Scientists find new agent to fight genetic disorders -- Zorro-Locked Nucleic Acid
A study to appear in the June 2007 issue of The FASEB Journal describes a new agent, called "Zorro-LNA," which has the potential to stop genetic disorders in their tracks. In the study, researchers from the Karolinska Institute in Stockholm, Sweden, describe how they developed Zorro-LNA to bind with both strands of a gene’s DNA simultaneously, effectively disabling that gene.
This development has clinical implications for virtually every human condition caused by or worsened by dominant defective genes. Examples include: Huntington’s disease, familial high cholesterol, polycystic kidney disease, some instances of glaucoma and colorectal cancer, and neurofibromatosis, among others.
"Zorro-LNA is a new substance that targets DNA and turns off genes," said co-author Edvard Smith of the Karolinska Institute in Sweden. "It has the potential of becoming a new drug for the treatment of human genetic disease."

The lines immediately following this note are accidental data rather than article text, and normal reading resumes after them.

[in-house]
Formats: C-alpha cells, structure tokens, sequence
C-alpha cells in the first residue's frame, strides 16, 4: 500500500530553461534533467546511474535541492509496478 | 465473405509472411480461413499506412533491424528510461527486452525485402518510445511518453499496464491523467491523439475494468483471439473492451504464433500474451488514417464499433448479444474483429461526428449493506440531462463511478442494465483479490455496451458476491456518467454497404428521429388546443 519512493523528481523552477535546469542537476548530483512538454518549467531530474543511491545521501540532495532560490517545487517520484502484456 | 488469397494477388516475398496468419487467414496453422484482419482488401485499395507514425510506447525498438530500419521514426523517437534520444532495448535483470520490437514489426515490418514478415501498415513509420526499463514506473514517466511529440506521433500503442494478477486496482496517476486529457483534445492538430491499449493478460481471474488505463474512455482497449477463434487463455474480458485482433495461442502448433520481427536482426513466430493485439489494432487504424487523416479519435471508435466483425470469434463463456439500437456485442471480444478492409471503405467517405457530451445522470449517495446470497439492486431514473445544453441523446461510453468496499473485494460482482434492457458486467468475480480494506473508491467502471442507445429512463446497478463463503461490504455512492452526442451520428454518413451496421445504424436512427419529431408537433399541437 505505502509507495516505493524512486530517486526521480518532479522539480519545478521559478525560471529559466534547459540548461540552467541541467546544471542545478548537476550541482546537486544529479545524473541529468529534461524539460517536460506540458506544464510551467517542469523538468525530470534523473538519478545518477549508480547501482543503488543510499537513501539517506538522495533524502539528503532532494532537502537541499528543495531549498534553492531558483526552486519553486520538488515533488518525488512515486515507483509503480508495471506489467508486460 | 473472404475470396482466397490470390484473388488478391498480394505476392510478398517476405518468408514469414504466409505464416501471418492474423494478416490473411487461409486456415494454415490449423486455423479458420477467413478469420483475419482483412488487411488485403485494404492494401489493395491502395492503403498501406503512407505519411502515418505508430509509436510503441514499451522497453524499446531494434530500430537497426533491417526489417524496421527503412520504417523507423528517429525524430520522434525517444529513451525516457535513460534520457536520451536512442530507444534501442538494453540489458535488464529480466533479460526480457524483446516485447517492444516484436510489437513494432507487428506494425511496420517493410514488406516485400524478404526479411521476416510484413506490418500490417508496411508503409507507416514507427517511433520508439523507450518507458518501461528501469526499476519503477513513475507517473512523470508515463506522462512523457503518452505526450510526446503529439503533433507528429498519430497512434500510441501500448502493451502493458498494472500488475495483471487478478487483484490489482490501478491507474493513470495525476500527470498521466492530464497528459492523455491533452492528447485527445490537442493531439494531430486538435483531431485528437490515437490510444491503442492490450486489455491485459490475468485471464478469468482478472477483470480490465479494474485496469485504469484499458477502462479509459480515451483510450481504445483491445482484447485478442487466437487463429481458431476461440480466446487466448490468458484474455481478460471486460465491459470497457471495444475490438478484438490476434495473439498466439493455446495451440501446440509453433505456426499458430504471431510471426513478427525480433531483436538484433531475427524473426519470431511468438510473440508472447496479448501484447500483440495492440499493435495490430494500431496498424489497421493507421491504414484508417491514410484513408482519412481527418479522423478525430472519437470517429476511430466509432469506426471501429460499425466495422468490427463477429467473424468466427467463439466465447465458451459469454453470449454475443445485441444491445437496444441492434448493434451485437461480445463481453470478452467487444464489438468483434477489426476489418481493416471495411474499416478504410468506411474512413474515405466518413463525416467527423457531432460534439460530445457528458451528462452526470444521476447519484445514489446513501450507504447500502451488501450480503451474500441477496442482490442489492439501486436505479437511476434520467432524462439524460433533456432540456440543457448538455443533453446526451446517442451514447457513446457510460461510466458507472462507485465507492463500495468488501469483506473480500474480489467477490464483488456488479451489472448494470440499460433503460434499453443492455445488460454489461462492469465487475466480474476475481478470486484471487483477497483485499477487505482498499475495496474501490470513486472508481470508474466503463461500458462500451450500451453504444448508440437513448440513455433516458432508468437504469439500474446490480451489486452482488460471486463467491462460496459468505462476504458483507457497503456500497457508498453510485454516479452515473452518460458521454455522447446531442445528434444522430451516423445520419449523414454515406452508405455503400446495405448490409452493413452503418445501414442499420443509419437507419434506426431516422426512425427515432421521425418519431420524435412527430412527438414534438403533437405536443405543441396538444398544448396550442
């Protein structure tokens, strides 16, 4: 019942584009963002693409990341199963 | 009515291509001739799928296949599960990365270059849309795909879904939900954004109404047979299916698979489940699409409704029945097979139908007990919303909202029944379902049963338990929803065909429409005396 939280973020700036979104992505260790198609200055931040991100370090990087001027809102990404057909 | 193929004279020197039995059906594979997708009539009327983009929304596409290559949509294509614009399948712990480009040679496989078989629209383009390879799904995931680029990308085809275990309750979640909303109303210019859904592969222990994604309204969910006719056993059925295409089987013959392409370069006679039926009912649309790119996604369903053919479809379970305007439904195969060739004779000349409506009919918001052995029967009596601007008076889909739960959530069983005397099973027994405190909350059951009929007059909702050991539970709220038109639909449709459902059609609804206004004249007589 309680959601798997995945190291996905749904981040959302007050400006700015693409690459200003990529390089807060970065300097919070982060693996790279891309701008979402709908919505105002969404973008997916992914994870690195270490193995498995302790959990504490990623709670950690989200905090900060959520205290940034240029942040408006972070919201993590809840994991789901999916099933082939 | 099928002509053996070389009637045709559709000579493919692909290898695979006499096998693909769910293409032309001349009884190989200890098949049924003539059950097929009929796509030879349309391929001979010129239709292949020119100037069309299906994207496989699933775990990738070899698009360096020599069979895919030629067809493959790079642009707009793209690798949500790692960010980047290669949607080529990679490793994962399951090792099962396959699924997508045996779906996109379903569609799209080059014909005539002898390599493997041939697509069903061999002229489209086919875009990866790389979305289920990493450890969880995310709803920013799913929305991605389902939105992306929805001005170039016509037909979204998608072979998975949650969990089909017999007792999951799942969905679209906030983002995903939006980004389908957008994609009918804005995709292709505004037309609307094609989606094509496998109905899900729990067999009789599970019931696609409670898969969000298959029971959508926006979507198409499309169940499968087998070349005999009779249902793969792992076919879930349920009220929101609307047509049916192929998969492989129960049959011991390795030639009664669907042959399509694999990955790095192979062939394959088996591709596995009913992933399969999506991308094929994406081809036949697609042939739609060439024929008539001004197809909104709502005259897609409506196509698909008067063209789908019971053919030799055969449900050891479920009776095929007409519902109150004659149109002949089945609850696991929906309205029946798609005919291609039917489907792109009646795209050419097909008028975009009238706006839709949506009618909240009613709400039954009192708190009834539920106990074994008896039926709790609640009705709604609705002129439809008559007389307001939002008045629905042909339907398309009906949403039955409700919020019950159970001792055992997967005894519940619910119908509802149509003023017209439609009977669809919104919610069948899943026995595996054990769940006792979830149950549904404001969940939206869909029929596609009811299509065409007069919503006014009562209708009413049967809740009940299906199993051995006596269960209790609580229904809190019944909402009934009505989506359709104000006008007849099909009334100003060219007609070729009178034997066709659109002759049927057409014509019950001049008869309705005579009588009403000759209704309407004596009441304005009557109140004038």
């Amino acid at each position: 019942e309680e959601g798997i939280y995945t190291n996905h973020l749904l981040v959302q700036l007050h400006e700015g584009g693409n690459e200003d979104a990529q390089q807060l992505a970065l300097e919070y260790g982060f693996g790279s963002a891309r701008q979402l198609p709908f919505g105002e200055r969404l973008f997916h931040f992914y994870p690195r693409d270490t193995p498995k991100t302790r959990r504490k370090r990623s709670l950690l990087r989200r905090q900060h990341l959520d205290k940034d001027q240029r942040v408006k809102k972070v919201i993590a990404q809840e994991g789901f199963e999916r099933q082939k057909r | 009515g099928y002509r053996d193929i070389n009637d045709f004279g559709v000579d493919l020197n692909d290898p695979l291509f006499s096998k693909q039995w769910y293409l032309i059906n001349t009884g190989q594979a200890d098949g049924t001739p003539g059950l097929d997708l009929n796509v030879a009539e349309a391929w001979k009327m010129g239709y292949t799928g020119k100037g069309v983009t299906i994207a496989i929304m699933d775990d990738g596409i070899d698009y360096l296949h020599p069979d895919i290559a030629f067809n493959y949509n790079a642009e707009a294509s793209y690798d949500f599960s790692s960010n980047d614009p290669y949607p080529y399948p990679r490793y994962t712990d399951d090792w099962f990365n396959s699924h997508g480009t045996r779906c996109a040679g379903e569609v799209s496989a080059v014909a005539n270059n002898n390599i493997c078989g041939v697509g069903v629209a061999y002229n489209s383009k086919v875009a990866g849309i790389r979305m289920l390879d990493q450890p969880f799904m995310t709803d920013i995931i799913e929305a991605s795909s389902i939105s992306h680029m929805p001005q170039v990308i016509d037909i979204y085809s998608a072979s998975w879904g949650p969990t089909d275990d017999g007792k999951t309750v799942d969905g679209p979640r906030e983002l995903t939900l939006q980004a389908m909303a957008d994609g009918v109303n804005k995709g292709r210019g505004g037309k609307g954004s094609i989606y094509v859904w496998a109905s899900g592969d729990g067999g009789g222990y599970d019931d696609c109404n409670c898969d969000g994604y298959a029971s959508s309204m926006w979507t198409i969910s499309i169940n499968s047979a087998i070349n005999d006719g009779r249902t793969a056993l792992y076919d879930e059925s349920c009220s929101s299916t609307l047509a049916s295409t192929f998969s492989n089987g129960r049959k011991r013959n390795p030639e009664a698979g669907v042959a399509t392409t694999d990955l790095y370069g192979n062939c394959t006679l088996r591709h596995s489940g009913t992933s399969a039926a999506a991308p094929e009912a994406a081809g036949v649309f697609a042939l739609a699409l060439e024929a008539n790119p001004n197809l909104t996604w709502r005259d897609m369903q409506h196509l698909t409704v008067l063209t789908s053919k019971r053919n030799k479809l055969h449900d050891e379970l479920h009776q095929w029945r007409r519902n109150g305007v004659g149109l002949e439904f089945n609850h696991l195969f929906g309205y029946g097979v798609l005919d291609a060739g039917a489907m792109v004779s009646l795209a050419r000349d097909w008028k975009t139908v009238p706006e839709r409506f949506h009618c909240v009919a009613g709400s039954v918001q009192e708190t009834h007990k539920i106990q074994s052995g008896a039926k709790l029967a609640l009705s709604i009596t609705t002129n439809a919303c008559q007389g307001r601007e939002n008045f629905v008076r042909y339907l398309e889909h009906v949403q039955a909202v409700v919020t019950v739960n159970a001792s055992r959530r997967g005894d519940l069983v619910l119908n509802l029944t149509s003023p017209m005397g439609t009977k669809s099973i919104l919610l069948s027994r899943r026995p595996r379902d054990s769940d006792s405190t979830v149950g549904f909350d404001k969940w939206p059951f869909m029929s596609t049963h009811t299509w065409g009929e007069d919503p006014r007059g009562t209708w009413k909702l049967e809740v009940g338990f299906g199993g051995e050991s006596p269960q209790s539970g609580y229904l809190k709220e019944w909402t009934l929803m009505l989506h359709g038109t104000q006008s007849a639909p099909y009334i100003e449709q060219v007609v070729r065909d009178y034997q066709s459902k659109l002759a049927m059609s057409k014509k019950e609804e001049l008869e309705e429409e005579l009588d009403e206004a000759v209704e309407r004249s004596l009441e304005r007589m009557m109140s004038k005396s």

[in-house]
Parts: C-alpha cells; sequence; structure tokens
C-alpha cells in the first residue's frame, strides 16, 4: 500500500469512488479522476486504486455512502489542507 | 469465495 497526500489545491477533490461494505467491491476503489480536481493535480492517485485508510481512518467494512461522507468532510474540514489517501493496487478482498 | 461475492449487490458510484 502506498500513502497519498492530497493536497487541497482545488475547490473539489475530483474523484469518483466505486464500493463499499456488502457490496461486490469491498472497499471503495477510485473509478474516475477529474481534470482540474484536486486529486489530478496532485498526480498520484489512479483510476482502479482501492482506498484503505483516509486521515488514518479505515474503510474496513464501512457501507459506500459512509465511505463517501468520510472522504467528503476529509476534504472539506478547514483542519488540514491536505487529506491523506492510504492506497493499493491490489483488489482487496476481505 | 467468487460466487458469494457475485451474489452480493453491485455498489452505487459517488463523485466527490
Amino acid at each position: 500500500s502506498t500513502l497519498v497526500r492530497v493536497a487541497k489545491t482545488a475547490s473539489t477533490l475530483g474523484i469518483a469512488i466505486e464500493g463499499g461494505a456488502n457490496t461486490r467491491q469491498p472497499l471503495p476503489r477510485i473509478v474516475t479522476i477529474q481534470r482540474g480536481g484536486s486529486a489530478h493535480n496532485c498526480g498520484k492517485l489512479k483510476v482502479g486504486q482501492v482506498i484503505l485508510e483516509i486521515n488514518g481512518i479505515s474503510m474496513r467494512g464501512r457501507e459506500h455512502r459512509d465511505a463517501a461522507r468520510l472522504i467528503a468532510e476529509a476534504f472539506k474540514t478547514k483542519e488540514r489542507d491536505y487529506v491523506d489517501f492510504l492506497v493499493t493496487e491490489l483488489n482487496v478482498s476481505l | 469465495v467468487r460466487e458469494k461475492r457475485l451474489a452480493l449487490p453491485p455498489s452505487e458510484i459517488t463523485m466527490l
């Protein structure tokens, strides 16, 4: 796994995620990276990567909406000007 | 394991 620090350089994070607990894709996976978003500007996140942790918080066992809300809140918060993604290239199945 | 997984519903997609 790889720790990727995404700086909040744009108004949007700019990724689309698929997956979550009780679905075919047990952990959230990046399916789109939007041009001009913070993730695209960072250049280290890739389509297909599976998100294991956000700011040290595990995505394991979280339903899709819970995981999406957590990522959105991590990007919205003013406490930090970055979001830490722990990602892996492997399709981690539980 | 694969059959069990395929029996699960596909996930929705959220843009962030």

The findings described in this article significantly raise the possibility that new therapies could arise where defective DNA is deactivated more completely and more thoroughly than ever before. For instance, Zorro-LNA could be used in combination with "RNA interference" (RNAi). Like Zorro-LNA, RNAi has the ability to deactivate genes, but does so by degrading the gene’s RNA. In addition, Zorro-LNA could be used to deactivate certain genes in stem cells, which could eventually lead to the development of new cells, tissues, or organs. The discovery of RNAi was recognized by a Nobel Prize award in 2006 to two American scientists.
"This is a major development in the treatment not only of genetic diseases, but also of acquired diseases when microbes or toxins cause genes to go awry" said Gerald Weissmann, M.D., Editor-in-Chief of The FASEB Journal. "One might say these researchers have found a gene-hunter’s Holy Grail for which scientists have been hunting for many years. Zorro-LNA should give us a new, safe way of blocking the effects of errors in our genetic repertoire."
Source: Federation of American Societies for Experimental Biology